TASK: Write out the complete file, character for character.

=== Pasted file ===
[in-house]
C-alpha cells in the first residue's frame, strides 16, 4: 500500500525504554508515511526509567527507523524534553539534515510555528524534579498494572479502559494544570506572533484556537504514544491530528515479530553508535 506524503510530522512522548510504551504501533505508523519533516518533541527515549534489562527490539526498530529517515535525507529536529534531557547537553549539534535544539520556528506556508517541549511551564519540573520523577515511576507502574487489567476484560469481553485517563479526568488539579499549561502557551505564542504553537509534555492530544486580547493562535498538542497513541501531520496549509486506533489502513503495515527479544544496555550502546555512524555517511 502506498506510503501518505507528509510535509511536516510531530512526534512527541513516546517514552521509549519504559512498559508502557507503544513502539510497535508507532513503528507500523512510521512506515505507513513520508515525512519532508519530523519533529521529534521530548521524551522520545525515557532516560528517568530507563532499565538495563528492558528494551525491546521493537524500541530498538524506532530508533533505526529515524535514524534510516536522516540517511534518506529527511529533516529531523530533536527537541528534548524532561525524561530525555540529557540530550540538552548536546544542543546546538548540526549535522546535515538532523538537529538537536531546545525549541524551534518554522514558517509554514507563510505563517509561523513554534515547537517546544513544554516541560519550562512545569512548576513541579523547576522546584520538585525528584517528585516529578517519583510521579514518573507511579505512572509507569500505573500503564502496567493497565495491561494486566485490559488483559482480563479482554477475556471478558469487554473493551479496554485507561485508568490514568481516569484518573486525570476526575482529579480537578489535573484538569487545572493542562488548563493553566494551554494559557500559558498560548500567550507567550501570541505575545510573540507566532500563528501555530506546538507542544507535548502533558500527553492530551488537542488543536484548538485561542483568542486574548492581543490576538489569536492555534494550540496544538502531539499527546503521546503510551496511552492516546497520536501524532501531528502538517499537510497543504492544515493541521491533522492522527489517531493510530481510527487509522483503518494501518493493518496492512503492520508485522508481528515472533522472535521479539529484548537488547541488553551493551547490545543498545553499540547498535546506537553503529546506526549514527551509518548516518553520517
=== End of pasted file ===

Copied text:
[in-house]
C-alpha cells in the first residue's frame, strides 16, 4: 500500500525504554508515511526509567527507523524534553539534515510555528524534579498494572479502559494544570506572533484556537504514544491530528515479530553508535 506524503510530522512522548510504551504501533505508523519533516518533541527515549534489562527490539526498530529517515535525507529536529534531557547537553549539534535544539520556528506556508517541549511551564519540573520523577515511576507502574487489567476484560469481553485517563479526568488539579499549561502557551505564542504553537509534555492530544486580547493562535498538542497513541501531520496549509486506533489502513503495515527479544544496555550502546555512524555517511 502506498506510503501518505507528509510535509511536516510531530512526534512527541513516546517514552521509549519504559512498559508502557507503544513502539510497535508507532513503528507500523512510521512506515505507513513520508515525512519532508519530523519533529521529534521530548521524551522520545525515557532516560528517568530507563532499565538495563528492558528494551525491546521493537524500541530498538524506532530508533533505526529515524535514524534510516536522516540517511534518506529527511529533516529531523530533536527537541528534548524532561525524561530525555540529557540530550540538552548536546544542543546546538548540526549535522546535515538532523538537529538537536531546545525549541524551534518554522514558517509554514507563510505563517509561523513554534515547537517546544513544554516541560519550562512545569512548576513541579523547576522546584520538585525528584517528585516529578517519583510521579514518573507511579505512572509507569500505573500503564502496567493497565495491561494486566485490559488483559482480563479482554477475556471478558469487554473493551479496554485507561485508568490514568481516569484518573486525570476526575482529579480537578489535573484538569487545572493542562488548563493553566494551554494559557500559558498560548500567550507567550501570541505575545510573540507566532500563528501555530506546538507542544507535548502533558500527553492530551488537542488543536484548538485561542483568542486574548492581543490576538489569536492555534494550540496544538502531539499527546503521546503510551496511552492516546497520536501524532501531528502538517499537510497543504492544515493541521491533522492522527489517531493510530481510527487509522483503518494501518493493518496492512503492520508485522508481528515472533522472535521479539529484548537488547541488553551493551547490545543498545553499540547498535546506537553503529546506526549514527551509518548516518553520517